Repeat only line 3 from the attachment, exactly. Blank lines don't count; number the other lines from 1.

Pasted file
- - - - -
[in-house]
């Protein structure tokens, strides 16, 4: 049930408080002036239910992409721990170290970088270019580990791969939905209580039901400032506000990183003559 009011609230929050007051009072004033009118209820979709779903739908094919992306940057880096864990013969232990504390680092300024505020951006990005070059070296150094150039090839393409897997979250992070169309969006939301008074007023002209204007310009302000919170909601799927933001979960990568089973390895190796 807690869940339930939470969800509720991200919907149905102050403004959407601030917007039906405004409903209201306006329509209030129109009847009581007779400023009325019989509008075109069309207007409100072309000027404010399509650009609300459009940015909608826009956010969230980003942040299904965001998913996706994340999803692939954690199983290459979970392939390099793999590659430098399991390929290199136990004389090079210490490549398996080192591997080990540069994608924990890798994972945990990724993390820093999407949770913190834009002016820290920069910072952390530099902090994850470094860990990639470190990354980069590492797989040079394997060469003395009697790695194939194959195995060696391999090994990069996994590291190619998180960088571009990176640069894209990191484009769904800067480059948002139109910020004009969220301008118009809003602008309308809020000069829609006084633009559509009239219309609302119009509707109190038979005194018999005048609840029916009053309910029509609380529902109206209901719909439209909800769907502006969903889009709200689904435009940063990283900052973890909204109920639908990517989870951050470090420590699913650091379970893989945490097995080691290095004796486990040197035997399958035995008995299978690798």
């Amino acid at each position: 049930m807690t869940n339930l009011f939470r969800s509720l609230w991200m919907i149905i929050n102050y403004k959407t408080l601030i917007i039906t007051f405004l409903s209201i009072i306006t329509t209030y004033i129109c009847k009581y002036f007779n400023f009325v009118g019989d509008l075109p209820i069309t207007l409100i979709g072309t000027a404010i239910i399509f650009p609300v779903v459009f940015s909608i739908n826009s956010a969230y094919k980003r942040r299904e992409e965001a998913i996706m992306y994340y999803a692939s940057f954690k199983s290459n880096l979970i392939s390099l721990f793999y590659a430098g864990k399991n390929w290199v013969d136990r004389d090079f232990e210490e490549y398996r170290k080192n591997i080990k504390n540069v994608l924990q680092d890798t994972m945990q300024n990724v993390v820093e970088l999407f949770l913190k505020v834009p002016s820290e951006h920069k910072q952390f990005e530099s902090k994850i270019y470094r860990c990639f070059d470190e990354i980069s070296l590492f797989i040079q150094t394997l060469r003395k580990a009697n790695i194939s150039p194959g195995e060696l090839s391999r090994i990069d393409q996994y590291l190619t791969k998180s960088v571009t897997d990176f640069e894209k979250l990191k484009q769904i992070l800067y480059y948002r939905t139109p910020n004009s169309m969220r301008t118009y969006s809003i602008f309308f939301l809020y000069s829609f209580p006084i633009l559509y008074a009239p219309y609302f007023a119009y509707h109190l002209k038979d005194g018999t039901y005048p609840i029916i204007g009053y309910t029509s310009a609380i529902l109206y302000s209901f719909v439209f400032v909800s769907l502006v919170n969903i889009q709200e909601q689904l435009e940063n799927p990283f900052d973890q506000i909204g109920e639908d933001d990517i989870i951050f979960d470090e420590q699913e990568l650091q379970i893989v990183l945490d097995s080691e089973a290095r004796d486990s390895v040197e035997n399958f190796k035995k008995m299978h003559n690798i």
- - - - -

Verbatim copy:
């Amino acid at each position: 049930m807690t869940n339930l009011f939470r969800s509720l609230w991200m919907i149905i929050n102050y403004k959407t408080l601030i917007i039906t007051f405004l409903s209201i009072i306006t329509t209030y004033i129109c009847k009581y002036f007779n400023f009325v009118g019989d509008l075109p209820i069309t207007l409100i979709g072309t000027a404010i239910i399509f650009p609300v779903v459009f940015s909608i739908n826009s956010a969230y094919k980003r942040r299904e992409e965001a998913i996706m992306y994340y999803a692939s940057f954690k199983s290459n880096l979970i392939s390099l721990f793999y590659a430098g864990k399991n390929w290199v013969d136990r004389d090079f232990e210490e490549y398996r170290k080192n591997i080990k504390n540069v994608l924990q680092d890798t994972m945990q300024n990724v993390v820093e970088l999407f949770l913190k505020v834009p002016s820290e951006h920069k910072q952390f990005e530099s902090k994850i270019y470094r860990c990639f070059d470190e990354i980069s070296l590492f797989i040079q150094t394997l060469r003395k580990a009697n790695i194939s150039p194959g195995e060696l090839s391999r090994i990069d393409q996994y590291l190619t791969k998180s960088v571009t897997d990176f640069e894209k979250l990191k484009q769904i992070l800067y480059y948002r939905t139109p910020n004009s169309m969220r301008t118009y969006s809003i602008f309308f939301l809020y000069s829609f209580p006084i633009l559509y008074a009239p219309y609302f007023a119009y509707h109190l002209k038979d005194g018999t039901y005048p609840i029916i204007g009053y309910t029509s310009a609380i529902l109206y302000s209901f719909v439209f400032v909800s769907l502006v919170n969903i889009q709200e909601q689904l435009e940063n799927p990283f900052d973890q506000i909204g109920e639908d933001d990517i989870i951050f979960d470090e420590q699913e990568l650091q379970i893989v990183l945490d097995s080691e089973a290095r004796d486990s390895v040197e035997n399958f190796k035995k008995m299978h003559n690798i």